Tuesday, December 18, 2012
UPDATED. MTA Chief Joe Lhota is preparing to step down from his job to enter the race for mayor of New York City. The decision, which has been privately and publicly backed by former Mayor Rudy Giuliani, roils both the 2013 race and the future of the MTA as it faces $5.2 billion in reconstruction costs after the devastation caused by Sandy.
Friday, December 07, 2012
The Brooklyn neighborhood of Red Hook suffered major flooding after Sandy. Three members of the community from different areas of the Red Hook talk about recovery and what they expect from the next storm. Plus: the latest on the cease-fire in Gaza and what it means economically; a look at what the next emerging markets might be, going beyond the Brazil-Russia-India-China format known as BRIC; and your calls on your fantasy mayoral candidates for New York City.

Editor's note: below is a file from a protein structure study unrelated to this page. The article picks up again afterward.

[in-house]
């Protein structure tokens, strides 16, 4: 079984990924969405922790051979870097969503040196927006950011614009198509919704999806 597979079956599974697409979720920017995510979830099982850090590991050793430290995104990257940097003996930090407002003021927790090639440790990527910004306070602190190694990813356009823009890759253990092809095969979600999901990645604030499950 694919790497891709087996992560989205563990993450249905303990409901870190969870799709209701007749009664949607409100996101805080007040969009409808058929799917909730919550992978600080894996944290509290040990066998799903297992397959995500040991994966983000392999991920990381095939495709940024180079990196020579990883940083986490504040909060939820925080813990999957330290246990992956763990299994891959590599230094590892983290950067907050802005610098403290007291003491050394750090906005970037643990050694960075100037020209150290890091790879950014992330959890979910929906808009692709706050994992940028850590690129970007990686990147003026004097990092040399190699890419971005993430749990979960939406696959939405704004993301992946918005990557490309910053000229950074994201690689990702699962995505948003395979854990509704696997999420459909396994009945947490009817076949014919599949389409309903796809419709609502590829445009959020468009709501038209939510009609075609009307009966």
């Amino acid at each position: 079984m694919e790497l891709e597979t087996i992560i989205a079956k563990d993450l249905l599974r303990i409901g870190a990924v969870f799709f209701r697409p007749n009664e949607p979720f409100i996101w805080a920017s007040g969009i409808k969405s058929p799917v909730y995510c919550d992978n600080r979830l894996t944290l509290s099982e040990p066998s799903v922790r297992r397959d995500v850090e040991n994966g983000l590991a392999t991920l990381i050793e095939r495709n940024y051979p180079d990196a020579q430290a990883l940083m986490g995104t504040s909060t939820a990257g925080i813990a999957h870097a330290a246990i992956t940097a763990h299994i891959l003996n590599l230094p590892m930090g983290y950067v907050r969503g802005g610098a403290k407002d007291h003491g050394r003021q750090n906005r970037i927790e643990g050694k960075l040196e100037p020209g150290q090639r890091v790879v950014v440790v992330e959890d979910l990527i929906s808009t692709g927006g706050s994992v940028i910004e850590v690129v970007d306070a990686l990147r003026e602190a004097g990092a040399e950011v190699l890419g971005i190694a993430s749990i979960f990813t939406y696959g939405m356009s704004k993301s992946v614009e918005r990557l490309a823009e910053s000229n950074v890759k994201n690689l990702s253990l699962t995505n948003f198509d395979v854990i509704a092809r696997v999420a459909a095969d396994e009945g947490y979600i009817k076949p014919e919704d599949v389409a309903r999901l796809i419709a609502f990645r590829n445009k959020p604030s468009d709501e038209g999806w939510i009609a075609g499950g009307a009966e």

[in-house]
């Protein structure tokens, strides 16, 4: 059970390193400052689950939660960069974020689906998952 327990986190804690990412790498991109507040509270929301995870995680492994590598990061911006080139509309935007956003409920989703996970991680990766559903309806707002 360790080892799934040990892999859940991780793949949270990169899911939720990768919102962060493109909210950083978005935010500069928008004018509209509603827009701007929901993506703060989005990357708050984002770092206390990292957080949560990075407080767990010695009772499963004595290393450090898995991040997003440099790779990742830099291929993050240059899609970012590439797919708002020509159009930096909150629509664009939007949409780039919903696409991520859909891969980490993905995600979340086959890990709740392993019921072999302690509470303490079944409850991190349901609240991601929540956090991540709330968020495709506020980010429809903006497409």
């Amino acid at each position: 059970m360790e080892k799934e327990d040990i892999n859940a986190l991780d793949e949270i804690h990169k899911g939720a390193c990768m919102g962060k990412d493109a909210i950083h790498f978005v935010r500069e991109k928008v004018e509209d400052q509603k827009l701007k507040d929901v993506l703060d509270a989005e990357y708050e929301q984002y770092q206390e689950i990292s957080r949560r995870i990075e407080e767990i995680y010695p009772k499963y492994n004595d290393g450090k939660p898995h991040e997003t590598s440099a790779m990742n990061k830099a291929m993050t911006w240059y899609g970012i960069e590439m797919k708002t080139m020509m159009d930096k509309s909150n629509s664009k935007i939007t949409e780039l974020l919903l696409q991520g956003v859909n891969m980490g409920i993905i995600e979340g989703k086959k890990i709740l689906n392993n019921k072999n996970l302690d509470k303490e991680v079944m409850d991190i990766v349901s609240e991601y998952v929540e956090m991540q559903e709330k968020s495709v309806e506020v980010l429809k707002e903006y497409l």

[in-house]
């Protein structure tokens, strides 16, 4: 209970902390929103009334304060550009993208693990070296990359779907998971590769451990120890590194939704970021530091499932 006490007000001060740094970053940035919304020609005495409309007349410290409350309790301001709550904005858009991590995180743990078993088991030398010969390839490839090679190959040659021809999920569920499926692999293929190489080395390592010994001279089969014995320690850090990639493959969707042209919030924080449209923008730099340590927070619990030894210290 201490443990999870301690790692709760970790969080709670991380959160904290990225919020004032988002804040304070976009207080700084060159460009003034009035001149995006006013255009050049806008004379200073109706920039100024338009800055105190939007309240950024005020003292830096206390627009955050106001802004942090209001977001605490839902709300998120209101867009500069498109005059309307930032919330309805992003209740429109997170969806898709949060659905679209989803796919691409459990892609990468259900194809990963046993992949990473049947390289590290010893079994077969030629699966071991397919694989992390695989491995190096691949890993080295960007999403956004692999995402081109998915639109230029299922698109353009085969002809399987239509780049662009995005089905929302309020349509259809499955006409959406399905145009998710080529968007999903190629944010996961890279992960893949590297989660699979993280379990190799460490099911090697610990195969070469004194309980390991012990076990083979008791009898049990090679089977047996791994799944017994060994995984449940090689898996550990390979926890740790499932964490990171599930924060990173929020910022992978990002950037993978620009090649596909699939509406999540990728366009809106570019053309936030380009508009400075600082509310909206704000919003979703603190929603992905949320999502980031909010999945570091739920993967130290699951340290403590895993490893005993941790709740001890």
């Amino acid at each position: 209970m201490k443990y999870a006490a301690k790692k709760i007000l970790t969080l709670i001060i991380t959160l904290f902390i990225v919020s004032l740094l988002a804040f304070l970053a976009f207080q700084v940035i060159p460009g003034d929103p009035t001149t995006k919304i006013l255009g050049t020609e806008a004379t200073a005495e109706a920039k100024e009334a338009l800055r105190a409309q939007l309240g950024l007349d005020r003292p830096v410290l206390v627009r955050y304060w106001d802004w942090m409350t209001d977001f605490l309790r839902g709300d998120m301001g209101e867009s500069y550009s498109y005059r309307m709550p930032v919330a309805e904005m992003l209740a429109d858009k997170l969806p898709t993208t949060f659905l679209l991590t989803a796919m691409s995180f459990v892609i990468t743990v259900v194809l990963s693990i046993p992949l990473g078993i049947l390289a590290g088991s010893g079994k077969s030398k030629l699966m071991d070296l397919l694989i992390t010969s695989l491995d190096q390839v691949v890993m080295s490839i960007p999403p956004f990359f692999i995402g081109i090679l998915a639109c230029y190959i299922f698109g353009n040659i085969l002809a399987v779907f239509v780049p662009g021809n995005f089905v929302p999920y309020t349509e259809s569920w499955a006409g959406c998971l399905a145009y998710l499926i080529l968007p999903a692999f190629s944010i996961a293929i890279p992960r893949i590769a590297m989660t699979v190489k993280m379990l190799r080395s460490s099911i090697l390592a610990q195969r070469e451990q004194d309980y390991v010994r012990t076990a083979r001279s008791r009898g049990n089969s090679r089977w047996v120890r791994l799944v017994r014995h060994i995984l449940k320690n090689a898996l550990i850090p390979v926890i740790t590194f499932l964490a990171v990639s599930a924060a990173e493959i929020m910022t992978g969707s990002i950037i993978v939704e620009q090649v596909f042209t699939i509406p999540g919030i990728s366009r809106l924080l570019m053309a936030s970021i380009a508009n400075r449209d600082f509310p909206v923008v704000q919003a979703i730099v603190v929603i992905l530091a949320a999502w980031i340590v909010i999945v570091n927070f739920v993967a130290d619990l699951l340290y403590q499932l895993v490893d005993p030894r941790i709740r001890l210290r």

Friday, April 20, 2012
Some call it the Emerald Empire, others Rain City, but Takeaway listeners at KUOW Seattle call it home. Host John Hockenberry has been visiting Seattle this week, and had the opportunity to speak with Mayor Mike McGinn to talk about the narrative of the city — from the changes in the broad-based economy to managing accusations of racial profiling by the police force, and how the city incorporates accessible design with community building.
Thursday, September 29, 2011
A bill requiring New York City mayors to notify other city officials when they take out-of-town trips is not going anywhere.
Wednesday, April 13, 2011